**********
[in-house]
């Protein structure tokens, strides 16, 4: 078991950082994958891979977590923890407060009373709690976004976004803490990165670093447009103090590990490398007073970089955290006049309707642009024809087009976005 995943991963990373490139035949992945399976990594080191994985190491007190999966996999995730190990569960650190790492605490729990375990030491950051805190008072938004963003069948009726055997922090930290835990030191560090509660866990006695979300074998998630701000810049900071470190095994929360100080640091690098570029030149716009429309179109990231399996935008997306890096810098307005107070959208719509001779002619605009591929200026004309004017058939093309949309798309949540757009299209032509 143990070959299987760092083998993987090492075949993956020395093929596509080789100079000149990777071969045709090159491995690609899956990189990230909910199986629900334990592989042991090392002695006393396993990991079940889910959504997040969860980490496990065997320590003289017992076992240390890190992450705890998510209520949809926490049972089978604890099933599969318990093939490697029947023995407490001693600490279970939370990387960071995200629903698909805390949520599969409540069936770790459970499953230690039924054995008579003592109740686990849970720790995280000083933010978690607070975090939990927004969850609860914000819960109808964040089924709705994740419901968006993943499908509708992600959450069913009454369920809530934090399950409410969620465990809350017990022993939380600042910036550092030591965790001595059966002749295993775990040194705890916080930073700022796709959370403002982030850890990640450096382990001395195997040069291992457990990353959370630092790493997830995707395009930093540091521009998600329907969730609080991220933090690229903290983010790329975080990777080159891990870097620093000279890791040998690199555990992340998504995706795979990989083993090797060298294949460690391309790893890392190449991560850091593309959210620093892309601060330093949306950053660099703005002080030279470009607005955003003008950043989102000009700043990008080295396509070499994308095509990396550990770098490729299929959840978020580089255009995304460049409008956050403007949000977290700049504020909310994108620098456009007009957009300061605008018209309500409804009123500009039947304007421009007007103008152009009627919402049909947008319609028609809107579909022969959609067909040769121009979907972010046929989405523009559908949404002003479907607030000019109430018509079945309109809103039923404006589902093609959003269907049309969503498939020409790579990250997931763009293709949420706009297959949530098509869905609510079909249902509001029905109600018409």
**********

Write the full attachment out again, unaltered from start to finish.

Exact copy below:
[in-house]
């Protein structure tokens, strides 16, 4: 078991950082994958891979977590923890407060009373709690976004976004803490990165670093447009103090590990490398007073970089955290006049309707642009024809087009976005 995943991963990373490139035949992945399976990594080191994985190491007190999966996999995730190990569960650190790492605490729990375990030491950051805190008072938004963003069948009726055997922090930290835990030191560090509660866990006695979300074998998630701000810049900071470190095994929360100080640091690098570029030149716009429309179109990231399996935008997306890096810098307005107070959208719509001779002619605009591929200026004309004017058939093309949309798309949540757009299209032509 143990070959299987760092083998993987090492075949993956020395093929596509080789100079000149990777071969045709090159491995690609899956990189990230909910199986629900334990592989042991090392002695006393396993990991079940889910959504997040969860980490496990065997320590003289017992076992240390890190992450705890998510209520949809926490049972089978604890099933599969318990093939490697029947023995407490001693600490279970939370990387960071995200629903698909805390949520599969409540069936770790459970499953230690039924054995008579003592109740686990849970720790995280000083933010978690607070975090939990927004969850609860914000819960109808964040089924709705994740419901968006993943499908509708992600959450069913009454369920809530934090399950409410969620465990809350017990022993939380600042910036550092030591965790001595059966002749295993775990040194705890916080930073700022796709959370403002982030850890990640450096382990001395195997040069291992457990990353959370630092790493997830995707395009930093540091521009998600329907969730609080991220933090690229903290983010790329975080990777080159891990870097620093000279890791040998690199555990992340998504995706795979990989083993090797060298294949460690391309790893890392190449991560850091593309959210620093892309601060330093949306950053660099703005002080030279470009607005955003003008950043989102000009700043990008080295396509070499994308095509990396550990770098490729299929959840978020580089255009995304460049409008956050403007949000977290700049504020909310994108620098456009007009957009300061605008018209309500409804009123500009039947304007421009007007103008152009009627919402049909947008319609028609809107579909022969959609067909040769121009979907972010046929989405523009559908949404002003479907607030000019109430018509079945309109809103039923404006589902093609959003269907049309969503498939020409790579990250997931763009293709949420706009297959949530098509869905609510079909249902509001029905109600018409």